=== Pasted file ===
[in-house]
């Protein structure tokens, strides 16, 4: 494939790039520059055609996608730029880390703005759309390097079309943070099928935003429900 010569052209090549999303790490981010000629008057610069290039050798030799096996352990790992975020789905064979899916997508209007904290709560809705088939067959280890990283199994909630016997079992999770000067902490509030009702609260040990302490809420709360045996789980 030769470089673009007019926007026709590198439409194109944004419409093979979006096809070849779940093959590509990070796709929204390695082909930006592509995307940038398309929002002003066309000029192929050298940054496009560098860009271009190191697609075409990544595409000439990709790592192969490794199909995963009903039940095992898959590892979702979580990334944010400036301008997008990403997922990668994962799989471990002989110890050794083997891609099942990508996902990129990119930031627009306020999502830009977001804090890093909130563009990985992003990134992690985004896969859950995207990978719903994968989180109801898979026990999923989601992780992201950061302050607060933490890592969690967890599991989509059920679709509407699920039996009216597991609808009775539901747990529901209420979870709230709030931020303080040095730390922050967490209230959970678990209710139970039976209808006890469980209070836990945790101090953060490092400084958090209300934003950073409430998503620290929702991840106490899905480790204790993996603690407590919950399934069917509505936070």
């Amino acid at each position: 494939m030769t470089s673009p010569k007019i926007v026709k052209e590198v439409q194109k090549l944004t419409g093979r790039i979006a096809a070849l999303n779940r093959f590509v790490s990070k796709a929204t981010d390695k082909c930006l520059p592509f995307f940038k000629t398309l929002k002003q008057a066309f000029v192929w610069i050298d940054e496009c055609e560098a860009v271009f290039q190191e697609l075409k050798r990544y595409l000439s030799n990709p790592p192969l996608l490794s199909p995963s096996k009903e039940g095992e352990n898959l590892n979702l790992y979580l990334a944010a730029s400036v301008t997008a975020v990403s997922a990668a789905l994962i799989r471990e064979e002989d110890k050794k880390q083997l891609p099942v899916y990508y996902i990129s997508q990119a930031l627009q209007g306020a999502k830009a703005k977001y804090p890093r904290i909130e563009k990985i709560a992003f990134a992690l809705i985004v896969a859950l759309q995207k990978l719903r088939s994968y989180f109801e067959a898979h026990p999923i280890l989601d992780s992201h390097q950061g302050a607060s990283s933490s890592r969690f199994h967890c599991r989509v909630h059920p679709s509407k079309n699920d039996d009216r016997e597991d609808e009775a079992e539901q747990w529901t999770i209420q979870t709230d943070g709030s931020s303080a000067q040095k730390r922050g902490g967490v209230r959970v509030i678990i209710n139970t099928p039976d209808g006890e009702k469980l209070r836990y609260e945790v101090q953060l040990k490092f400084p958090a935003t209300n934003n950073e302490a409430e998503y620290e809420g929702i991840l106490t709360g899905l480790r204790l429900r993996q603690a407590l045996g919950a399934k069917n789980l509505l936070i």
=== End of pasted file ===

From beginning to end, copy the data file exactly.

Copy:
[in-house]
């Protein structure tokens, strides 16, 4: 494939790039520059055609996608730029880390703005759309390097079309943070099928935003429900 010569052209090549999303790490981010000629008057610069290039050798030799096996352990790992975020789905064979899916997508209007904290709560809705088939067959280890990283199994909630016997079992999770000067902490509030009702609260040990302490809420709360045996789980 030769470089673009007019926007026709590198439409194109944004419409093979979006096809070849779940093959590509990070796709929204390695082909930006592509995307940038398309929002002003066309000029192929050298940054496009560098860009271009190191697609075409990544595409000439990709790592192969490794199909995963009903039940095992898959590892979702979580990334944010400036301008997008990403997922990668994962799989471990002989110890050794083997891609099942990508996902990129990119930031627009306020999502830009977001804090890093909130563009990985992003990134992690985004896969859950995207990978719903994968989180109801898979026990999923989601992780992201950061302050607060933490890592969690967890599991989509059920679709509407699920039996009216597991609808009775539901747990529901209420979870709230709030931020303080040095730390922050967490209230959970678990209710139970039976209808006890469980209070836990945790101090953060490092400084958090209300934003950073409430998503620290929702991840106490899905480790204790993996603690407590919950399934069917509505936070």
């Amino acid at each position: 494939m030769t470089s673009p010569k007019i926007v026709k052209e590198v439409q194109k090549l944004t419409g093979r790039i979006a096809a070849l999303n779940r093959f590509v790490s990070k796709a929204t981010d390695k082909c930006l520059p592509f995307f940038k000629t398309l929002k002003q008057a066309f000029v192929w610069i050298d940054e496009c055609e560098a860009v271009f290039q190191e697609l075409k050798r990544y595409l000439s030799n990709p790592p192969l996608l490794s199909p995963s096996k009903e039940g095992e352990n898959l590892n979702l790992y979580l990334a944010a730029s400036v301008t997008a975020v990403s997922a990668a789905l994962i799989r471990e064979e002989d110890k050794k880390q083997l891609p099942v899916y990508y996902i990129s997508q990119a930031l627009q209007g306020a999502k830009a703005k977001y804090p890093r904290i909130e563009k990985i709560a992003f990134a992690l809705i985004v896969a859950l759309q995207k990978l719903r088939s994968y989180f109801e067959a898979h026990p999923i280890l989601d992780s992201h390097q950061g302050a607060s990283s933490s890592r969690f199994h967890c599991r989509v909630h059920p679709s509407k079309n699920d039996d009216r016997e597991d609808e009775a079992e539901q747990w529901t999770i209420q979870t709230d943070g709030s931020s303080a000067q040095k730390r922050g902490g967490v209230r959970v509030i678990i209710n139970t099928p039976d209808g006890e009702k469980l209070r836990y609260e945790v101090q953060l040990k490092f400084p958090a935003t209300n934003n950073e302490a409430e998503y620290e809420g929702i991840l106490t709360g899905l480790r204790l429900r993996q603690a407590l045996g919950a399934k069917n789980l509505l936070i």